I say pantomime because surely no one believes the event was not set up to mask the true level of male control in Islam. If you doubt it, look at the laws on marriage, or succession, or rape in marriage among our key migrant source Islamic countries: Lebanon, Pakistan, Indonesia and Malaysia. A striking feature of the laws is that they distinguish the application of the law by religion. Religion first; the rule of law second.
The struggle over the soul of Islam in Australia is taking place in the mosques, in the universities and in public life.
In his book Islamic Exceptionalism, Shadi Hamid of the Brookings Institute argues that “because the relationship between Islam and politics is distinctive, a replay of the Western model — Protestant Reformation followed by an enlightenment in which religion is gradually pushed into the private realm is unlikely … We aren’t all the same but, more important, why should we be?”
Hamid’s call to “respect” Islamic exceptionalism was taken up by the darlings of the ABC, who gave it plenty of coverage.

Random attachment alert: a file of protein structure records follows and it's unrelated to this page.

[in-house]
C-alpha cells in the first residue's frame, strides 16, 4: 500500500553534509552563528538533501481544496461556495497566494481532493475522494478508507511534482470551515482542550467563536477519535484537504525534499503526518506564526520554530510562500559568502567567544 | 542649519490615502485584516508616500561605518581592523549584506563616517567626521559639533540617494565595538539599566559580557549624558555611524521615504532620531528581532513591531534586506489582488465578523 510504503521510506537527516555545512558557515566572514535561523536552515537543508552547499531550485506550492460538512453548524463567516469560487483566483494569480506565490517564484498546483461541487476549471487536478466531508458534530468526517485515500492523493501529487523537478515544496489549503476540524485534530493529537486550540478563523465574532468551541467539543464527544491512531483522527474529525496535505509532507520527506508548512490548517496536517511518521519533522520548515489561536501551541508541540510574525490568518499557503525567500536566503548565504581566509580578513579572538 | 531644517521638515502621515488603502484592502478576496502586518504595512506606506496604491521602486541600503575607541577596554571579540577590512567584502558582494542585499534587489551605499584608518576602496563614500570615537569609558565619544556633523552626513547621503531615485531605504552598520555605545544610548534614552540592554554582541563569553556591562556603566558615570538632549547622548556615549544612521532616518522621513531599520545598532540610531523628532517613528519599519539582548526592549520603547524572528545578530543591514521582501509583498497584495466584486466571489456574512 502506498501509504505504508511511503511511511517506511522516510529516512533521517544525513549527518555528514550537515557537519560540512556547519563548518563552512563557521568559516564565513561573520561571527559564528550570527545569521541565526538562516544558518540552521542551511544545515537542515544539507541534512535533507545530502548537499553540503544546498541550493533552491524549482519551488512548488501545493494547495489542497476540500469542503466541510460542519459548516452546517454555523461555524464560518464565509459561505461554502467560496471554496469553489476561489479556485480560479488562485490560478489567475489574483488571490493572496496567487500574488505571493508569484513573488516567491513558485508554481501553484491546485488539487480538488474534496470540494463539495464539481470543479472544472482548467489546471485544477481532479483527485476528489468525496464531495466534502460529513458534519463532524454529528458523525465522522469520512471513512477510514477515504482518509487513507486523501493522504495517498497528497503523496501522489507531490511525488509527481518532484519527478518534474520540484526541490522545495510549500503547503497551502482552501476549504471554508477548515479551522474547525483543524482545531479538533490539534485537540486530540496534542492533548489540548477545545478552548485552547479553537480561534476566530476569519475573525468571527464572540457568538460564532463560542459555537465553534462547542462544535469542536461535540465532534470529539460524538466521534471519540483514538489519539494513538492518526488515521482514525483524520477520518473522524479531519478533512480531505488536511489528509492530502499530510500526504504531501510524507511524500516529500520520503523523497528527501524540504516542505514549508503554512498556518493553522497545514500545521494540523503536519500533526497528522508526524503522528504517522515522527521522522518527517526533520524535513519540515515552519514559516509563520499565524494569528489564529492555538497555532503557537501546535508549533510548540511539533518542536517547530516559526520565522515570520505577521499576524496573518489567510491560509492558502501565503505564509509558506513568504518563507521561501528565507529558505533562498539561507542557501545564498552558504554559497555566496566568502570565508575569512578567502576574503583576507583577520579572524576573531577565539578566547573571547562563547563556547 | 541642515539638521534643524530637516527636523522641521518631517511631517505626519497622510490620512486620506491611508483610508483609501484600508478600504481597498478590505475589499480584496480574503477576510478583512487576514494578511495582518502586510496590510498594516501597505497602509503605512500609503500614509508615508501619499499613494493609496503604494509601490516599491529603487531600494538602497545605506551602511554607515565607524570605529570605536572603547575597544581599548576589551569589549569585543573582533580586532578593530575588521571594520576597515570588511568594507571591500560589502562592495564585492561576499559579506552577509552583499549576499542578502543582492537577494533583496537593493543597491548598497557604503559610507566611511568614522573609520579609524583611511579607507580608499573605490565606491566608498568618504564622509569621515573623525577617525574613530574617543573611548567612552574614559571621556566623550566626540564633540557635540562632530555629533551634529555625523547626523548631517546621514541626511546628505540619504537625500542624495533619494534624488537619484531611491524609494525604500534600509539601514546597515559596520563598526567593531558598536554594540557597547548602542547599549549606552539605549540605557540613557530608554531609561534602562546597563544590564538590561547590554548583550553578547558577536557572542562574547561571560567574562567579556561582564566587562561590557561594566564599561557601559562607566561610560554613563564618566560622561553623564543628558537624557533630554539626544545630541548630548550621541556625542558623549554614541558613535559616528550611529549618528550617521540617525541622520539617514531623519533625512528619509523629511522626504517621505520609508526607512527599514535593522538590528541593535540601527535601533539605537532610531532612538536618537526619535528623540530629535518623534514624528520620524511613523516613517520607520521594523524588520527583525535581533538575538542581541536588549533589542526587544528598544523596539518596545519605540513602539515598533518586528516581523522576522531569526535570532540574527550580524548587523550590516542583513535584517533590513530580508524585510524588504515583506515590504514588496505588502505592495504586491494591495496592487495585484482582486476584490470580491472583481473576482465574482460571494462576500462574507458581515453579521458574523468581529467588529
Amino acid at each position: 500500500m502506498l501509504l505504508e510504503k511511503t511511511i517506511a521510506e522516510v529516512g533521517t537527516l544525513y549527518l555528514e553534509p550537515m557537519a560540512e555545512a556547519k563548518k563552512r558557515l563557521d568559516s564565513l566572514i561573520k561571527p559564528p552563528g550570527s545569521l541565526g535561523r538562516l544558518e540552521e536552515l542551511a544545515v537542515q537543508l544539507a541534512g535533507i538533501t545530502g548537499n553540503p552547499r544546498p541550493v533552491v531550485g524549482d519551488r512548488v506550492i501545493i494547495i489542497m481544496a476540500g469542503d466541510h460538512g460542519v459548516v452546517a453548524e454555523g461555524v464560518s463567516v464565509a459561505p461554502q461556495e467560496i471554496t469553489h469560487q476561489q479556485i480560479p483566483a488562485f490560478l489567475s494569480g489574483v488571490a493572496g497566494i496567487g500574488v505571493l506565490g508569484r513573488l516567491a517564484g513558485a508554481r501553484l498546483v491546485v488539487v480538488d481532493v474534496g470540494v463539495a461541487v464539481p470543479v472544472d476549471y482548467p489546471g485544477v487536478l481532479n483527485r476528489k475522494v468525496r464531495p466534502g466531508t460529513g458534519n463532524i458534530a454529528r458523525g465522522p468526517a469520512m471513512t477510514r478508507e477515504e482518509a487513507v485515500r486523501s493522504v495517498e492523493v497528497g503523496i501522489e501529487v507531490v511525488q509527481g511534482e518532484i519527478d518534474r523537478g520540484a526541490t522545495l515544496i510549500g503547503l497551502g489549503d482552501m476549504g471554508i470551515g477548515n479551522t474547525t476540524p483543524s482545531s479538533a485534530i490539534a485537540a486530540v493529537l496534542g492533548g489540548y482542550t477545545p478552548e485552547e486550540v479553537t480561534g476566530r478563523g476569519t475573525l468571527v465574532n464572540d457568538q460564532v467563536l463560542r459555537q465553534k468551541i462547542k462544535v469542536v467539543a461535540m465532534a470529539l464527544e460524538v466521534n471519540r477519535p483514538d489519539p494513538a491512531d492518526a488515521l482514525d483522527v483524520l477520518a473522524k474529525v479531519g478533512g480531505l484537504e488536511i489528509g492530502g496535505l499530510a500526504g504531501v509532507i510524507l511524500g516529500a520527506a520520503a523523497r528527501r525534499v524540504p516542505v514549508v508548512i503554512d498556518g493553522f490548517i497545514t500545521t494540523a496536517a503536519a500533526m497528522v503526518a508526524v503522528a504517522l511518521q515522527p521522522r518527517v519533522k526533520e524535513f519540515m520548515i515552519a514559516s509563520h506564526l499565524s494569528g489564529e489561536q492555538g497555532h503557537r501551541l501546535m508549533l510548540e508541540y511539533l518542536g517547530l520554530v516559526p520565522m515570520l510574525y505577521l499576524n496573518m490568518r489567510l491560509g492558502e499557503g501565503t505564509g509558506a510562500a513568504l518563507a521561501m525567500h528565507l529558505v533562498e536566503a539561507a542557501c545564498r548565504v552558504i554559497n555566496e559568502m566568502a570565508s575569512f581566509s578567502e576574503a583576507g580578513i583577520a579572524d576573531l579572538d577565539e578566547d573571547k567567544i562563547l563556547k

Hamid also wrote: “If it were destroyed tomorrow morning, the Islamic State would still stand as one of the most successful and distinctly ‘Islamist’ state-building projects of recent decades.”
This is a liberal scholar from a US think tank. Is this the liberal society’s burden, to suffer those who would do us harm?
But even the enemy can reveal truths. Hamid made the point that hoping for the liberalisation of Islam is false. “Liberalism … needs liberals to survive and prosper.”
In this, Hamid is dead right. Importing illiberal minds is not smart. While Muslim immigrants to Australia may want to escape Islamic laws, to what extent do they carry the habits and mindset of authoritarian Islam?